Dan Fruits paints his landscapes in the same way that they are intended to be appreciated: on a gut level.
He takes in images - of Lynn Canal, the Chilkats, a grouping of trees on Randall Road, where he lives with his wife, Karen Crane - and reinterprets them in paint, giving back to the viewer something that is and is not what he has seen, images that are only loosely representative of their physical counterparts.
"I start with something but then I start messing with it to the point where it's not very much a representation," he said.
Fruits, one of three solo artists currently being featured at the Alaska State Museum, said the landscape acts as a trigger for his artistic process; after the initial idea, the original image becomes less important to him.
Similar to the abstract expressionists that were his first love in the late 1950s - Willem de Kooning, Jackson Pollock - he is guided by instinct and by the process itself, rather than by geographical considerations or technical issues such as the proper angle of a shadow.
He points to a painting in the corner of the museum gallery of an island, and describes how the island began in the center of the canvas, then gradually moved to left as he worked, ending up at the far edge of the painting. Though he was the one holding the brush, he said, the change happened almost without his decision. Being responsive to this process of discovery, and embracing looseness and openness in his explorations, he said, is part of the reason he is a painter.
"I like the element of chance; it's incredibly important to me," he said. "I like the invention and the discovery, that I'm free enough to let things happen."
Though he has great affection for more abstract artists, such as Clyfford Still, his forays into abstraction have not been successful, he said.
"I've never been able to do abstract pictures," he said. "Mine come out looking like a tablecloth."
As Fruits' paintings are fueled by an appreciation for his natural environment, so the artistic process serves to connect him back to the world.
"When I'm painting, I see so much more," he said. "People look great to me, ugly old crones are gorgeous to me. I like that state of being; that's probably why people do drugs. And it lasts as long as you're painting well."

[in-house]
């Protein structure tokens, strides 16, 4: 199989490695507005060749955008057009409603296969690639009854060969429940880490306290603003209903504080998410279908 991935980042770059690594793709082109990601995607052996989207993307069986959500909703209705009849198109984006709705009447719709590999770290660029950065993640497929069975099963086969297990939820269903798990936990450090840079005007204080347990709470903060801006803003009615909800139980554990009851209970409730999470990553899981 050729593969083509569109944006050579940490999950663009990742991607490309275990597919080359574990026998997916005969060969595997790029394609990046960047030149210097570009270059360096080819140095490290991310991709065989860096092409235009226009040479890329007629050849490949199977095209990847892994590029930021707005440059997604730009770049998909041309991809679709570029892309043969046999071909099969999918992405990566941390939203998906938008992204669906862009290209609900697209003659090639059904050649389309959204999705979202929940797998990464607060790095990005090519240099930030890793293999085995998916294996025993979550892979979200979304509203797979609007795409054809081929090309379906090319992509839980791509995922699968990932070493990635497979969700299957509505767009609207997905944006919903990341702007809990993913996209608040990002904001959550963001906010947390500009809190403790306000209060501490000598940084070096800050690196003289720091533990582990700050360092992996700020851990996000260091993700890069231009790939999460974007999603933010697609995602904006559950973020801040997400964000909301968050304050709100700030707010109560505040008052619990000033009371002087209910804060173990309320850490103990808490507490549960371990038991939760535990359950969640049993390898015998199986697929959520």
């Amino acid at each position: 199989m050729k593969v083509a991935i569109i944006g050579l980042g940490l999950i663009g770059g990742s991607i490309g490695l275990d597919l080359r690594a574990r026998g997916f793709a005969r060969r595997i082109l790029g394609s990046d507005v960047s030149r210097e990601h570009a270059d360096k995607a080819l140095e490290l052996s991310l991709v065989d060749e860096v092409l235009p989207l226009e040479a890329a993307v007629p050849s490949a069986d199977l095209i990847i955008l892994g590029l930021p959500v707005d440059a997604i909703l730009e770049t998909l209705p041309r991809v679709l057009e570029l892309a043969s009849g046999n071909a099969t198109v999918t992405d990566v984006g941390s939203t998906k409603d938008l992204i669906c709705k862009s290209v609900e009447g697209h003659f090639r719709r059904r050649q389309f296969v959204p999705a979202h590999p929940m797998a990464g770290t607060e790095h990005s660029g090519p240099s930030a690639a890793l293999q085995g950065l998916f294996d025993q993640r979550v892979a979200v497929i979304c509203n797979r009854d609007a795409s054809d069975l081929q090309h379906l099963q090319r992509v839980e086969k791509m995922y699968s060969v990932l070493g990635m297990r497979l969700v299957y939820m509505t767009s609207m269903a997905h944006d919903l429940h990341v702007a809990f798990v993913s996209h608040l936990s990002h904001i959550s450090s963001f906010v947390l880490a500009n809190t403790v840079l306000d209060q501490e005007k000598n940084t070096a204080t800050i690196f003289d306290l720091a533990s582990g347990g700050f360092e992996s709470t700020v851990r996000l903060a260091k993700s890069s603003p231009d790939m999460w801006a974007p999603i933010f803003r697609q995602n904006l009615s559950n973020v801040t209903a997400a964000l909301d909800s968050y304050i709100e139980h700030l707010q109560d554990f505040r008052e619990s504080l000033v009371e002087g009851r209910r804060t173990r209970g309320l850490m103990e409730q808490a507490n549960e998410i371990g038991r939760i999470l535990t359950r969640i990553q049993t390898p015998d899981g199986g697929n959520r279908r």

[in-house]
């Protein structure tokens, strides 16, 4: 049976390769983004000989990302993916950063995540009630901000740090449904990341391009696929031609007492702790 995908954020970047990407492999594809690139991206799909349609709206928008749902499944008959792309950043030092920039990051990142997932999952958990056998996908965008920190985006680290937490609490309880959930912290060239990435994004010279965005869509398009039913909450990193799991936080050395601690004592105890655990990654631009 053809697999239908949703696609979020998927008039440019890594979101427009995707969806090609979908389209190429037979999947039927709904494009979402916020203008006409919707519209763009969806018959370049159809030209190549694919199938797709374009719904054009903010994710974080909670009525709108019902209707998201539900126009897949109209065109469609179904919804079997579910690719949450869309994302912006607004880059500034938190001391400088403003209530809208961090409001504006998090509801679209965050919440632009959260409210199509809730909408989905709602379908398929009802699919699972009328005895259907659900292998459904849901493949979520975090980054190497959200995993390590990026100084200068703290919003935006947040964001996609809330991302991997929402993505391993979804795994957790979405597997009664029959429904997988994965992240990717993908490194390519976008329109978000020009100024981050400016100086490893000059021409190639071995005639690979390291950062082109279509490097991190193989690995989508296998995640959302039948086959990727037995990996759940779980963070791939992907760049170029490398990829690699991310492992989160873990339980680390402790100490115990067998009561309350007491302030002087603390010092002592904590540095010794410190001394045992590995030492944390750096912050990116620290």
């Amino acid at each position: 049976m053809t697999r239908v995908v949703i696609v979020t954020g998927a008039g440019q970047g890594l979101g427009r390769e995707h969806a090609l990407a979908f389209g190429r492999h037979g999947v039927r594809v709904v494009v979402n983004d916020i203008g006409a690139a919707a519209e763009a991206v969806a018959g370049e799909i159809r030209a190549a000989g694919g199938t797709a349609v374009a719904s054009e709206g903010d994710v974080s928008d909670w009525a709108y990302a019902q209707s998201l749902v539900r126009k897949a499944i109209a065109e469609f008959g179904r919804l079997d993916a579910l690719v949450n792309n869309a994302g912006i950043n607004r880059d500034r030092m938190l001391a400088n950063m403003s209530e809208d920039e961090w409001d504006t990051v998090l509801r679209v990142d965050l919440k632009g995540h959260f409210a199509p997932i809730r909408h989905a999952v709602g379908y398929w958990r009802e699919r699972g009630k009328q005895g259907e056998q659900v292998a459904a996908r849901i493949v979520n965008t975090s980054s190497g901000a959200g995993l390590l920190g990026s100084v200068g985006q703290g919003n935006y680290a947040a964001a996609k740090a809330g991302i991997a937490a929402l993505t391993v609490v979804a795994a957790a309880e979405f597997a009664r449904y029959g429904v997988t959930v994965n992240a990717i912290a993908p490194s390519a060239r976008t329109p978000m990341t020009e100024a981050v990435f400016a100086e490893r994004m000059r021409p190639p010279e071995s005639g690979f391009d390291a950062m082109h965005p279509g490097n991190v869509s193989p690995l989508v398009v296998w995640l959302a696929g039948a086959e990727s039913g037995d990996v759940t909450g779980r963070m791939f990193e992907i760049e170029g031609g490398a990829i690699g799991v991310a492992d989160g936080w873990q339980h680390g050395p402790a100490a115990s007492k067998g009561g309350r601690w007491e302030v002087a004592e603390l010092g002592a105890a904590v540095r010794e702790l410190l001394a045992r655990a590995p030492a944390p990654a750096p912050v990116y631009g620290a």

Fruits spent years teaching all over the state with the Artists in Schools program in the 1970s and 1980s, spending time in Cordova, Craig, Chevak, Russian Mission, Bethel and other towns. At the time, he focused primarily on printmaking. (He was inspired to come north for the first time in part because of the Cape Dorset prints that were first produced in the late 1950s in Nunavut, Canada.) Printmaking was easier to teach than painting, he said, as the concrete tasks involved in the process are much easier to demonstrate than strokes with a paintbrush.
But all those years of performing his art for others took a toll. He "lost his feel" for printmaking after teaching it, and has concentrated since the late '80s on his painting - in oil, mostly, but also in watercolor and acrylic. He also makes monoprints - one of them, one in a series based on the 1918 sinking of the Princess Sophia in Lynn Canal, is on display at this show. Monoprints are made in a process not unlike a woodcut: a plexiglass sheet is inked and then paper is applied to receive the image. Fruits often adds paint to the image after the inking process. He said he had five monoprints in the wings for this show - as well as ten large pieces -- but that the works weren't ready for display by show time. One of the large pieces, of Lynn Canal, made it in.
Other works in the show include an oil painting of the old (pre-fire) Holy Trinity Church on Gold Street ("the ghost of a church"), a painting of the house he grew up in in Indiana, one still life, and four paintings of Alaska villages, inspired by historic images from the 1950s.
"I like the geometry of the buildings, is mainly why I like them, and I have an affection for that part of the world," Fruits said of the group.
Other than short stays in Indiana and Florida, Fruits has made Alaska his home since his teaching days; nearly all of the paintings in his current show feature the Alaska landscape.
"I am big believer in (the idea that) you work where you are and I'm in one of the great places visually," he said.
Most of the works are new, though a few, such as the monotype, date back to the mid-1990s.
"It's a tiny retrospective - it only goes back as far as 1996 - but it does cover my Juneau period pretty well," he said.
Fruits will give a talk on his new work this Saturday at 2 p.m. at the musuem.